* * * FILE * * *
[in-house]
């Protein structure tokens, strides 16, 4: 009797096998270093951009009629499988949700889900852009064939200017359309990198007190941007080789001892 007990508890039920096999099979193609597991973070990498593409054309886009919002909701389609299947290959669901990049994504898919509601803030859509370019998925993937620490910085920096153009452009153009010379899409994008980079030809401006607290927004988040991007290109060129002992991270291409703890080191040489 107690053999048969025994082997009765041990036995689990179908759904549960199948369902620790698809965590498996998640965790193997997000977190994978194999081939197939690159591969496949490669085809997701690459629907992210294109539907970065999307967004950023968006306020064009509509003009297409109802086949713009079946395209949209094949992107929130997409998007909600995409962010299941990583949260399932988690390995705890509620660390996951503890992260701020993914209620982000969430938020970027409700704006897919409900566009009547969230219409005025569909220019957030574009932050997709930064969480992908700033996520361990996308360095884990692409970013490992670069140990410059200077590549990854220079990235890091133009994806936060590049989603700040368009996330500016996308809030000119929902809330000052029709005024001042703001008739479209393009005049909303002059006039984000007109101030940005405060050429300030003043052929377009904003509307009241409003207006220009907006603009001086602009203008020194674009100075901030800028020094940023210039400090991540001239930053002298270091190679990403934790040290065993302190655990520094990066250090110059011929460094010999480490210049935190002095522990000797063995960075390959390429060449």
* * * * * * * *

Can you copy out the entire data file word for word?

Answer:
[in-house]
């Protein structure tokens, strides 16, 4: 009797096998270093951009009629499988949700889900852009064939200017359309990198007190941007080789001892 007990508890039920096999099979193609597991973070990498593409054309886009919002909701389609299947290959669901990049994504898919509601803030859509370019998925993937620490910085920096153009452009153009010379899409994008980079030809401006607290927004988040991007290109060129002992991270291409703890080191040489 107690053999048969025994082997009765041990036995689990179908759904549960199948369902620790698809965590498996998640965790193997997000977190994978194999081939197939690159591969496949490669085809997701690459629907992210294109539907970065999307967004950023968006306020064009509509003009297409109802086949713009079946395209949209094949992107929130997409998007909600995409962010299941990583949260399932988690390995705890509620660390996951503890992260701020993914209620982000969430938020970027409700704006897919409900566009009547969230219409005025569909220019957030574009932050997709930064969480992908700033996520361990996308360095884990692409970013490992670069140990410059200077590549990854220079990235890091133009994806936060590049989603700040368009996330500016996308809030000119929902809330000052029709005024001042703001008739479209393009005049909303002059006039984000007109101030940005405060050429300030003043052929377009904003509307009241409003207006220009907006603009001086602009203008020194674009100075901030800028020094940023210039400090991540001239930053002298270091190679990403934790040290065993302190655990520094990066250090110059011929460094010999480490210049935190002095522990000797063995960075390959390429060449």